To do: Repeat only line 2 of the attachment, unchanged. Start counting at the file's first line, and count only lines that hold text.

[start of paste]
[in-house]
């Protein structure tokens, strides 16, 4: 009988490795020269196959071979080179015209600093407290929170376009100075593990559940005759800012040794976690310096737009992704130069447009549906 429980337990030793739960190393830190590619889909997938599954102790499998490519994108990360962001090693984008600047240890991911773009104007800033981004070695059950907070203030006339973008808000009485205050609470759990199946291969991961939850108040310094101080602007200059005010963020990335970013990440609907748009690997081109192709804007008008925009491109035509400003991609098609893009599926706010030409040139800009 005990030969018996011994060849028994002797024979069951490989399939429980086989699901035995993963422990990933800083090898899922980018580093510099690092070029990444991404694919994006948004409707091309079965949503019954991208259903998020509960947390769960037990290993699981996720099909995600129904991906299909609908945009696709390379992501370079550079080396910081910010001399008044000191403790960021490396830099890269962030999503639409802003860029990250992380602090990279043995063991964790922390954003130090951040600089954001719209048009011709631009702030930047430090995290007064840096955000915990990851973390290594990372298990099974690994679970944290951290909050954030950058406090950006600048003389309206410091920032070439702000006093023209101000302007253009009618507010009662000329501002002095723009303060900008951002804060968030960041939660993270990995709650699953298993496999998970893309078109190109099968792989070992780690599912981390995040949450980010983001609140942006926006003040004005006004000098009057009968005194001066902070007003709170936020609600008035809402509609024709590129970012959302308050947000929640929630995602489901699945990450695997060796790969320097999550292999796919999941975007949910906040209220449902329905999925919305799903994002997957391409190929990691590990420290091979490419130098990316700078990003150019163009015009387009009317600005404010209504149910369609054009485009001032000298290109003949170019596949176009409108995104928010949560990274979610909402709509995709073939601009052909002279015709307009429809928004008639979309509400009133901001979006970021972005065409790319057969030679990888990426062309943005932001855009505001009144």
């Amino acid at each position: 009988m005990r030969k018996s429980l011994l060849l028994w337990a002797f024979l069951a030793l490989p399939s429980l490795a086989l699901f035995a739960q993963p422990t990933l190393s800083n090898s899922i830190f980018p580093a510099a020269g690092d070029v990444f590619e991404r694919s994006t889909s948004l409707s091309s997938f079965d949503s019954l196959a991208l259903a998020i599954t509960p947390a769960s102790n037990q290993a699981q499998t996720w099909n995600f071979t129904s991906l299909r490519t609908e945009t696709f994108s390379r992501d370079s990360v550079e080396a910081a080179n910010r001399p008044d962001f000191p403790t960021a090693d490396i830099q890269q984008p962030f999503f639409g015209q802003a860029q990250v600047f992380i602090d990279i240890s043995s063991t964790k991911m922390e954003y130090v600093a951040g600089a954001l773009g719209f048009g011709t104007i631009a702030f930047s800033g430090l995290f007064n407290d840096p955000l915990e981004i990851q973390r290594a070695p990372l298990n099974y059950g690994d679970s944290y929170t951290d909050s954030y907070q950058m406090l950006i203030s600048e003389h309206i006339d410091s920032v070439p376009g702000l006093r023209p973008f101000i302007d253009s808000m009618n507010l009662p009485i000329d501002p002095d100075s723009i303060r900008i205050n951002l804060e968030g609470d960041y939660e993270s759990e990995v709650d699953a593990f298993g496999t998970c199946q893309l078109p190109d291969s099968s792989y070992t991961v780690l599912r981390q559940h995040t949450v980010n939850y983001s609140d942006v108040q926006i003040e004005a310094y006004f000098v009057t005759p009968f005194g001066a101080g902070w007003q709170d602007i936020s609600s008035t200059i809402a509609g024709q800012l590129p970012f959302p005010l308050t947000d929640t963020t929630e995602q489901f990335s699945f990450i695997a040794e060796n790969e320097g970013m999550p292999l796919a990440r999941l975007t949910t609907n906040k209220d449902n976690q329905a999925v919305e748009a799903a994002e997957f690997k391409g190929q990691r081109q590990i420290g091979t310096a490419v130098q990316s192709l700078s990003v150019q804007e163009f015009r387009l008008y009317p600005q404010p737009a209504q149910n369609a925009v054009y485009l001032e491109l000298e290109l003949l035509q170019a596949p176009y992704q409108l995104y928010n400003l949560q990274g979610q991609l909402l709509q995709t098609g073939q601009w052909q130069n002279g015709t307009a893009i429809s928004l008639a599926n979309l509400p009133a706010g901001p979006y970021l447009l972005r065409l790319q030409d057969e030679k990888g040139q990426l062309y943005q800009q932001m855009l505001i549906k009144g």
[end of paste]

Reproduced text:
């Protein structure tokens, strides 16, 4: 009988490795020269196959071979080179015209600093407290929170376009100075593990559940005759800012040794976690310096737009992704130069447009549906 429980337990030793739960190393830190590619889909997938599954102790499998490519994108990360962001090693984008600047240890991911773009104007800033981004070695059950907070203030006339973008808000009485205050609470759990199946291969991961939850108040310094101080602007200059005010963020990335970013990440609907748009690997081109192709804007008008925009491109035509400003991609098609893009599926706010030409040139800009 005990030969018996011994060849028994002797024979069951490989399939429980086989699901035995993963422990990933800083090898899922980018580093510099690092070029990444991404694919994006948004409707091309079965949503019954991208259903998020509960947390769960037990290993699981996720099909995600129904991906299909609908945009696709390379992501370079550079080396910081910010001399008044000191403790960021490396830099890269962030999503639409802003860029990250992380602090990279043995063991964790922390954003130090951040600089954001719209048009011709631009702030930047430090995290007064840096955000915990990851973390290594990372298990099974690994679970944290951290909050954030950058406090950006600048003389309206410091920032070439702000006093023209101000302007253009009618507010009662000329501002002095723009303060900008951002804060968030960041939660993270990995709650699953298993496999998970893309078109190109099968792989070992780690599912981390995040949450980010983001609140942006926006003040004005006004000098009057009968005194001066902070007003709170936020609600008035809402509609024709590129970012959302308050947000929640929630995602489901699945990450695997060796790969320097999550292999796919999941975007949910906040209220449902329905999925919305799903994002997957391409190929990691590990420290091979490419130098990316700078990003150019163009015009387009009317600005404010209504149910369609054009485009001032000298290109003949170019596949176009409108995104928010949560990274979610909402709509995709073939601009052909002279015709307009429809928004008639979309509400009133901001979006970021972005065409790319057969030679990888990426062309943005932001855009505001009144």